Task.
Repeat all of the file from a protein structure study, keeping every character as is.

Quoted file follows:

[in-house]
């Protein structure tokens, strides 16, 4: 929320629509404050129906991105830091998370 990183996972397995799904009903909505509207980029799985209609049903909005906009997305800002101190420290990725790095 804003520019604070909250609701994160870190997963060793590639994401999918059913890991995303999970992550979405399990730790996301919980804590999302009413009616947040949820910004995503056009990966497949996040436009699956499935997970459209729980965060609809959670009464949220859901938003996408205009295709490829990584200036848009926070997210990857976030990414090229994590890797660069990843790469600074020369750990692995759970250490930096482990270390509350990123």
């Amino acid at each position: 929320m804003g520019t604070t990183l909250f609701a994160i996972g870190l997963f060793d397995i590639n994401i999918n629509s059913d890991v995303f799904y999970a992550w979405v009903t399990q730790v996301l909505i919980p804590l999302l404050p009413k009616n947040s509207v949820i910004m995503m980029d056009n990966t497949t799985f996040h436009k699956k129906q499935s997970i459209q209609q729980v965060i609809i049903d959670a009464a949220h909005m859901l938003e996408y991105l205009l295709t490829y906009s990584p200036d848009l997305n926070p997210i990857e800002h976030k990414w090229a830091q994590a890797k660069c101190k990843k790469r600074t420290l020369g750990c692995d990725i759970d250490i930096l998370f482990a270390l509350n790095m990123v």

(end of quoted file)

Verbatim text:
[in-house]
């Protein structure tokens, strides 16, 4: 929320629509404050129906991105830091998370 990183996972397995799904009903909505509207980029799985209609049903909005906009997305800002101190420290990725790095 804003520019604070909250609701994160870190997963060793590639994401999918059913890991995303999970992550979405399990730790996301919980804590999302009413009616947040949820910004995503056009990966497949996040436009699956499935997970459209729980965060609809959670009464949220859901938003996408205009295709490829990584200036848009926070997210990857976030990414090229994590890797660069990843790469600074020369750990692995759970250490930096482990270390509350990123």
């Amino acid at each position: 929320m804003g520019t604070t990183l909250f609701a994160i996972g870190l997963f060793d397995i590639n994401i999918n629509s059913d890991v995303f799904y999970a992550w979405v009903t399990q730790v996301l909505i919980p804590l999302l404050p009413k009616n947040s509207v949820i910004m995503m980029d056009n990966t497949t799985f996040h436009k699956k129906q499935s997970i459209q209609q729980v965060i609809i049903d959670a009464a949220h909005m859901l938003e996408y991105l205009l295709t490829y906009s990584p200036d848009l997305n926070p997210i990857e800002h976030k990414w090229a830091q994590a890797k660069c101190k990843k790469r600074t420290l020369g750990c692995d990725i759970d250490i930096l998370f482990a270390l509350n790095m990123v």